|Canon 1D X||Full Frame||17.9||5184||3456||1080/30p||23.8||11.8||2786||82|
|Canon 1D Mark IV||APS-H||16.0||4896||3264||1080/30p||22.8||12.0||1320||74|
|Leica M-E Typ 240||Full Frame||23.7||5952||3976||1080/25p||..||..||..||..|
|Leica M10-P||Full Frame||23.8||5952||3992||none||..||..||..||..|
|Leica M Typ 262||Full Frame||23.7||5952||3976||none||..||..||..||..|
|Leica Q Typ 116||Full Frame||24.0||6000||4000||1080/60p||24.3||12.7||2221||85|
|Leica M Typ 240||Full Frame||23.7||5952||3976||1080/25p||24.0||13.3||1860||84|
|Leica S Typ 006||Medium Format||37.5||7500||5000||none||23.9||12.2||824||76|
|Leica M9||Full Frame||18.1||5212||3472||none||22.5||11.7||884||69|
|Nikon D5||Full Frame||20.7||5588||3712||4K/30p||25.1||12.3||2343||88|
|Nikon D3S||Full Frame||12.1||4256||2832||720/24p||23.5||12.0||3253||82|
|Pentax 645Z||Medium Format||51.1||8256||6192||1080/60i||26.0||14.7||4505||101|
Apart from body and sensor, cameras can and do differ across a variety of features. The M10 and the 645D are similar in the sense that both have an optical viewfinder. The latter is useful for getting a clear image for framing even in brightly lit environments. The viewfinder in the M10 offers a wider field of view (100%) than the one in the 645D (98%), so that a larger proportion of the captured image is visible in the finder. On the other hand, the viewfinder of the 645D has a higher magnification (0.78x vs 0.73x), so that the size of the image transmitted appears closer to the size seen with the naked human eye. The following table reports on some other key feature differences and similarities of the Leica M10, the Pentax 645D, and comparable cameras.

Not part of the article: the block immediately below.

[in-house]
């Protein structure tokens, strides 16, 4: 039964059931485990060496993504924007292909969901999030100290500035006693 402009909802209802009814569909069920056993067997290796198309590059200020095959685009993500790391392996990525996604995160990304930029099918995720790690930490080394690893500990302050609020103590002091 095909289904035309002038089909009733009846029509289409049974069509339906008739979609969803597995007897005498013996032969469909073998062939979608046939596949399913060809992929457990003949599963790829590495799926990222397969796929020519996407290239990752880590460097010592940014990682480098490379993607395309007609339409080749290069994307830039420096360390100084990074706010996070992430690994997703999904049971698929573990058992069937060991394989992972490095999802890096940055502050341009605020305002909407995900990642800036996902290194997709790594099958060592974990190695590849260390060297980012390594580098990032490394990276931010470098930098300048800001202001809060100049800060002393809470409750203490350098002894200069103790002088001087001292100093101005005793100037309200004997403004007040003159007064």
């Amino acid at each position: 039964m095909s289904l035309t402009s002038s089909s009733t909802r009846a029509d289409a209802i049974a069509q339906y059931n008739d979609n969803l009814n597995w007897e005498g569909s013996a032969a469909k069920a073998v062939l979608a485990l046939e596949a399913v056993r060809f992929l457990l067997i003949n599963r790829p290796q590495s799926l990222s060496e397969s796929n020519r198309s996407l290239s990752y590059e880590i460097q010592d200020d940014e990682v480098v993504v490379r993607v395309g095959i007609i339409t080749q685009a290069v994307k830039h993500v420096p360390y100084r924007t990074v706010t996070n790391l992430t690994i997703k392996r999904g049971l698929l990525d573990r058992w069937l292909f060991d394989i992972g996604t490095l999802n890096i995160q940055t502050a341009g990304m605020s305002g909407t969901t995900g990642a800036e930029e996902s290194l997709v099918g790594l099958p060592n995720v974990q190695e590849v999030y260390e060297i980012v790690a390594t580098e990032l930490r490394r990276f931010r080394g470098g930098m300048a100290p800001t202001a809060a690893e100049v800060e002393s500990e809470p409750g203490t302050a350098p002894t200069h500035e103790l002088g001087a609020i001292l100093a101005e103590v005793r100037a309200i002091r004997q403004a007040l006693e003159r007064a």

|Canon 1D X Mark II||optical||Y||3.2||1620||fixed||Y||1/8000s||16.0||n||n|
|Canon 1D X||optical||Y||3.2||1040||fixed||n||1/8000s||14.0||n||n|